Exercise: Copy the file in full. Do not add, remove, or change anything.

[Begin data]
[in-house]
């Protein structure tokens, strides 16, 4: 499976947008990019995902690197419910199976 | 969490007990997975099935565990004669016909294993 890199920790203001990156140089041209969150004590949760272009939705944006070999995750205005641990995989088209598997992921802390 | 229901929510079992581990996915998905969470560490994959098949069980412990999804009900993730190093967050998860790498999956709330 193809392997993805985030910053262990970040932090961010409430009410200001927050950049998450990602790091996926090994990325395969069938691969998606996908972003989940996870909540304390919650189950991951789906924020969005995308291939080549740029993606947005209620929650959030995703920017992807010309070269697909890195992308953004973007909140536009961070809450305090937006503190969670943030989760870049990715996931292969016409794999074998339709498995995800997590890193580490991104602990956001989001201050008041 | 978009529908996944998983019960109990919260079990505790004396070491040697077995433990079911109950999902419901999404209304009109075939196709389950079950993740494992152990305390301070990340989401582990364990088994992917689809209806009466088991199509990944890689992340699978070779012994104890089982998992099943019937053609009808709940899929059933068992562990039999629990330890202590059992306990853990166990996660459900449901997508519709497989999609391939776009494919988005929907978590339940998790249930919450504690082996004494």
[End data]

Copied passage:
[in-house]
């Protein structure tokens, strides 16, 4: 499976947008990019995902690197419910199976 | 969490007990997975099935565990004669016909294993 890199920790203001990156140089041209969150004590949760272009939705944006070999995750205005641990995989088209598997992921802390 | 229901929510079992581990996915998905969470560490994959098949069980412990999804009900993730190093967050998860790498999956709330 193809392997993805985030910053262990970040932090961010409430009410200001927050950049998450990602790091996926090994990325395969069938691969998606996908972003989940996870909540304390919650189950991951789906924020969005995308291939080549740029993606947005209620929650959030995703920017992807010309070269697909890195992308953004973007909140536009961070809450305090937006503190969670943030989760870049990715996931292969016409794999074998339709498995995800997590890193580490991104602990956001989001201050008041 | 978009529908996944998983019960109990919260079990505790004396070491040697077995433990079911109950999902419901999404209304009109075939196709389950079950993740494992152990305390301070990340989401582990364990088994992917689809209806009466088991199509990944890689992340699978070779012994104890089982998992099943019937053609009808709940899929059933068992562990039999629990330890202590059992306990853990166990996660459900449901997508519709497989999609391939776009494919988005929907978590339940998790249930919450504690082996004494």